Kids Of America
From the back cover: Last year in Las Vegas where superstars, roulette wheel and big wheels vie with slot machines for customer's attention, there were two acts that rated spontaneous standing ovations: Danny Thomas and Bob Simpson's "The Bothers and the Sisters".
If descriptions like "wholesome" and "clean-cut" sound too much like a Boy Scout rally, then substitute "swinging" and "kicky". After all, there's nothing campy about sex appeal and this troupe of ten gals and seven guys is loaded. Not excluding their 20-year old director, Gregg Perry, who paces them, according to more reviewer, "to come on like gangbusters and blast an audience into clapping, whistling, screaming appreciation."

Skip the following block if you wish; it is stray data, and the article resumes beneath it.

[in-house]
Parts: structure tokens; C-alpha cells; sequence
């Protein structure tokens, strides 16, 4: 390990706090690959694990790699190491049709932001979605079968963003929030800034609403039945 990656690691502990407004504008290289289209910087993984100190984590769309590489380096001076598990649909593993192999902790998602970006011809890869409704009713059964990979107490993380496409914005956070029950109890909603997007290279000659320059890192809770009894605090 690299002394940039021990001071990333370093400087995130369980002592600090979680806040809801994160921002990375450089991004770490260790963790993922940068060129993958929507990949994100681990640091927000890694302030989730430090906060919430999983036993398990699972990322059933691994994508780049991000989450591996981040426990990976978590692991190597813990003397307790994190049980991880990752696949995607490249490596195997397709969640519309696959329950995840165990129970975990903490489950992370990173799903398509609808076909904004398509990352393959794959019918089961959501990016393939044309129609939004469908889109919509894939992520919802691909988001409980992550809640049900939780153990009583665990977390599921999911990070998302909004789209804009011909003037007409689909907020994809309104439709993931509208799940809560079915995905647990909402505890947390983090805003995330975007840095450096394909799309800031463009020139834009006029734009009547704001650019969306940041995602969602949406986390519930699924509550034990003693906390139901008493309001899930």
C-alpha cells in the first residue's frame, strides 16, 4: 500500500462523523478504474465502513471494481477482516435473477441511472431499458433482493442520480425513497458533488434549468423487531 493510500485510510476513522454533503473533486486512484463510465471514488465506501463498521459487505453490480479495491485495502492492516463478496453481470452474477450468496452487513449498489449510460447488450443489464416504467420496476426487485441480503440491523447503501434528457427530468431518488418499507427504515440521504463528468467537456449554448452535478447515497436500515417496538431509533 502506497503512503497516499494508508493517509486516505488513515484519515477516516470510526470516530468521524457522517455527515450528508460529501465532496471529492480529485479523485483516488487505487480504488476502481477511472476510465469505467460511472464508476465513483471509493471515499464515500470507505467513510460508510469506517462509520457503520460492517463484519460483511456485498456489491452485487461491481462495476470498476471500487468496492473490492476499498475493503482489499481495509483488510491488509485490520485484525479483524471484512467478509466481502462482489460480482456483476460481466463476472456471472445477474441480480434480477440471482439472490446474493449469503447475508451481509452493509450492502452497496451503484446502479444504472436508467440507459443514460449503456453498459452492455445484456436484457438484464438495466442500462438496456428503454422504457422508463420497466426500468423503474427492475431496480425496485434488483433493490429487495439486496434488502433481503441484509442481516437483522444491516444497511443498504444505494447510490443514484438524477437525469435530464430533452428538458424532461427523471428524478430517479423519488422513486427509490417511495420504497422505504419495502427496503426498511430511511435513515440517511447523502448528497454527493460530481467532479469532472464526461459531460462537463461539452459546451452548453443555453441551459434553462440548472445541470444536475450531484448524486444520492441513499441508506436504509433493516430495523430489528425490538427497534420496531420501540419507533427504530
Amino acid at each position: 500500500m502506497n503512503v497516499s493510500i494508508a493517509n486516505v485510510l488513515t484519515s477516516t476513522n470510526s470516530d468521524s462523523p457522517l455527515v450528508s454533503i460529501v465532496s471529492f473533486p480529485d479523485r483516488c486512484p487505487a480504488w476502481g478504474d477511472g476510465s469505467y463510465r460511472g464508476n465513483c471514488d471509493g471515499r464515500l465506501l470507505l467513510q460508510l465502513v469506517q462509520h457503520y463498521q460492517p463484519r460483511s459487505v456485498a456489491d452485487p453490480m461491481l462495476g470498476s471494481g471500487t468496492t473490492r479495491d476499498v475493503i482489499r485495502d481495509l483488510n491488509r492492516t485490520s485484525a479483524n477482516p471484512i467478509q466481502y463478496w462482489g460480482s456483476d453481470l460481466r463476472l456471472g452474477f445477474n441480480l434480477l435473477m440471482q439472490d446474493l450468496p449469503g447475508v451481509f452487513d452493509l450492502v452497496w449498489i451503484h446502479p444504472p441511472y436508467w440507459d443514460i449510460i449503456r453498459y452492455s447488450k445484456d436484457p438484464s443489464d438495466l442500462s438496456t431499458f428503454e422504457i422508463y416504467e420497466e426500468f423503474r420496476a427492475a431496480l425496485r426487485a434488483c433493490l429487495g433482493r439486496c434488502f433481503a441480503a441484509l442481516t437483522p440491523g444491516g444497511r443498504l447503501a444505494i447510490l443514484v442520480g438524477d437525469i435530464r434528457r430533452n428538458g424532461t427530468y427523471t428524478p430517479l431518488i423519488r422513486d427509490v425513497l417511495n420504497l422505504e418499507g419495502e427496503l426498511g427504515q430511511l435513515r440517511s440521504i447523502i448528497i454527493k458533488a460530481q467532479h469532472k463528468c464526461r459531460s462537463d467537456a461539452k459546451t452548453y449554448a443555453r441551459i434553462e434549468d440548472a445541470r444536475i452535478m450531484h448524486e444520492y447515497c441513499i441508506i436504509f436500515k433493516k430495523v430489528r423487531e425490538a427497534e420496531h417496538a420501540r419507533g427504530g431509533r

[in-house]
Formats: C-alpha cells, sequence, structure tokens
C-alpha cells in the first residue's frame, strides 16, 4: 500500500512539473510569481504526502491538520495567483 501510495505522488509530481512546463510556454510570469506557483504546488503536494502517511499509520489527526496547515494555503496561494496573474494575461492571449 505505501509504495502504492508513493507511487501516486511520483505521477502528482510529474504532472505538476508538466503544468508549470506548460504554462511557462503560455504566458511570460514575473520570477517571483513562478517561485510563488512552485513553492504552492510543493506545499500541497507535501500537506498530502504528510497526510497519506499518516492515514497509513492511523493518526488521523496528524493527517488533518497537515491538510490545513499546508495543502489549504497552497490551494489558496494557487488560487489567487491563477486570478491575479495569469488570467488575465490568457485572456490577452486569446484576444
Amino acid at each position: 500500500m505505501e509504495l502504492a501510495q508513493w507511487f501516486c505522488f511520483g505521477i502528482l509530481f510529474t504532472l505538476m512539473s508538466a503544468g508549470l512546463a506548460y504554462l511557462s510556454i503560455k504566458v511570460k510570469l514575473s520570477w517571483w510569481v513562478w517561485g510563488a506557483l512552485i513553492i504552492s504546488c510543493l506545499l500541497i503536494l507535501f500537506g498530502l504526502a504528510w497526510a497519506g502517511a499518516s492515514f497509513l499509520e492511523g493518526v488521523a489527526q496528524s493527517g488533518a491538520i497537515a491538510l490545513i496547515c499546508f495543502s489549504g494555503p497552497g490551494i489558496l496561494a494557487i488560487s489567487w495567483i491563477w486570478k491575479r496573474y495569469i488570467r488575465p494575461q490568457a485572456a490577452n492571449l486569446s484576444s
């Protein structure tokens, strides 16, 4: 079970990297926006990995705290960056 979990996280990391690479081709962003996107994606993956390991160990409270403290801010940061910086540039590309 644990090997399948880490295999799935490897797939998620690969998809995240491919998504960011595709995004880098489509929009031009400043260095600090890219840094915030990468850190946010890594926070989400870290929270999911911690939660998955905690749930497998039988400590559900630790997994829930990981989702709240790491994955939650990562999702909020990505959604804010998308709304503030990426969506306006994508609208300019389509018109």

Their average age is 19, but this youth-in-motion group is professionally seasoned by appearances at glossy spots like Caesar's Palace in the company of Sarah Vaughan and Red Buttons; state fairs where they shared the stage with such luminaries as Bob Hope and Frank Sinatra, Jr.; TV spots with the likes of Tennessee Ernie Ford; and dozens of convention and club dates which evoked unsolicited written testimonials bristling with words like "exciting" and "inspiring".
In this album – a first edition which could conceivably become a collector's item – "The Brothers and the Sisters" prove they can move smoothly from far out arrangements of classic top tens to red-white-and-blue or solid rock. Their selections include originals from contemporary composers, including their own conductor.
This singing/dancing act has one further distinction: They are the only big league touring group with one home base. Swept together as a one-time act for a local newspaper promo in 1968, they have remained together to create the second product that make Milwaukee famous.
Kids Of Amercia
This Little Light Of Mine